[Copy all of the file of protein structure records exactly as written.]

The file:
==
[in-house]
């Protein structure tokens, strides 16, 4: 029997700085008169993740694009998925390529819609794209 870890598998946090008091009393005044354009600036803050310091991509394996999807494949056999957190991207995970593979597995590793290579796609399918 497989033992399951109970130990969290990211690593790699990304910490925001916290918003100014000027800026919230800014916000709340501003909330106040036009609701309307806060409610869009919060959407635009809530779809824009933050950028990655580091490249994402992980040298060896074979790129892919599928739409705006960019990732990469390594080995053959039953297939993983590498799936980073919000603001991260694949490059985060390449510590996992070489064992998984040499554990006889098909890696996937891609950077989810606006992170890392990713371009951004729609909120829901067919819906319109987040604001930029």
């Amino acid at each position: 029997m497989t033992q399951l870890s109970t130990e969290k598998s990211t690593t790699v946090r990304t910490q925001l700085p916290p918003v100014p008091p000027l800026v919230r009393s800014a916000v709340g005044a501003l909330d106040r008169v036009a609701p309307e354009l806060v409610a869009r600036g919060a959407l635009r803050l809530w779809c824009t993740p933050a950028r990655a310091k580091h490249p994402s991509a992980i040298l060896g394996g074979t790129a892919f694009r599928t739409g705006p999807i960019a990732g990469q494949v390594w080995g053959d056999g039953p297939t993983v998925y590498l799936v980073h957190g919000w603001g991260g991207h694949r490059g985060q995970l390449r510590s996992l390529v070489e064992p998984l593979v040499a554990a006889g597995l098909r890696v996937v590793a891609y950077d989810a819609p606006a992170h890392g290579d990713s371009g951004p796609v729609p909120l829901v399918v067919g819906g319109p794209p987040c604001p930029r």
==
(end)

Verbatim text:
[in-house]
């Protein structure tokens, strides 16, 4: 029997700085008169993740694009998925390529819609794209 870890598998946090008091009393005044354009600036803050310091991509394996999807494949056999957190991207995970593979597995590793290579796609399918 497989033992399951109970130990969290990211690593790699990304910490925001916290918003100014000027800026919230800014916000709340501003909330106040036009609701309307806060409610869009919060959407635009809530779809824009933050950028990655580091490249994402992980040298060896074979790129892919599928739409705006960019990732990469390594080995053959039953297939993983590498799936980073919000603001991260694949490059985060390449510590996992070489064992998984040499554990006889098909890696996937891609950077989810606006992170890392990713371009951004729609909120829901067919819906319109987040604001930029």
């Amino acid at each position: 029997m497989t033992q399951l870890s109970t130990e969290k598998s990211t690593t790699v946090r990304t910490q925001l700085p916290p918003v100014p008091p000027l800026v919230r009393s800014a916000v709340g005044a501003l909330d106040r008169v036009a609701p309307e354009l806060v409610a869009r600036g919060a959407l635009r803050l809530w779809c824009t993740p933050a950028r990655a310091k580091h490249p994402s991509a992980i040298l060896g394996g074979t790129a892919f694009r599928t739409g705006p999807i960019a990732g990469q494949v390594w080995g053959d056999g039953p297939t993983v998925y590498l799936v980073h957190g919000w603001g991260g991207h694949r490059g985060q995970l390449r510590s996992l390529v070489e064992p998984l593979v040499a554990a006889g597995l098909r890696v996937v590793a891609y950077d989810a819609p606006a992170h890392g290579d990713s371009g951004p796609v729609p909120l829901v399918v067919g819906g319109p794209p987040c604001p930029r």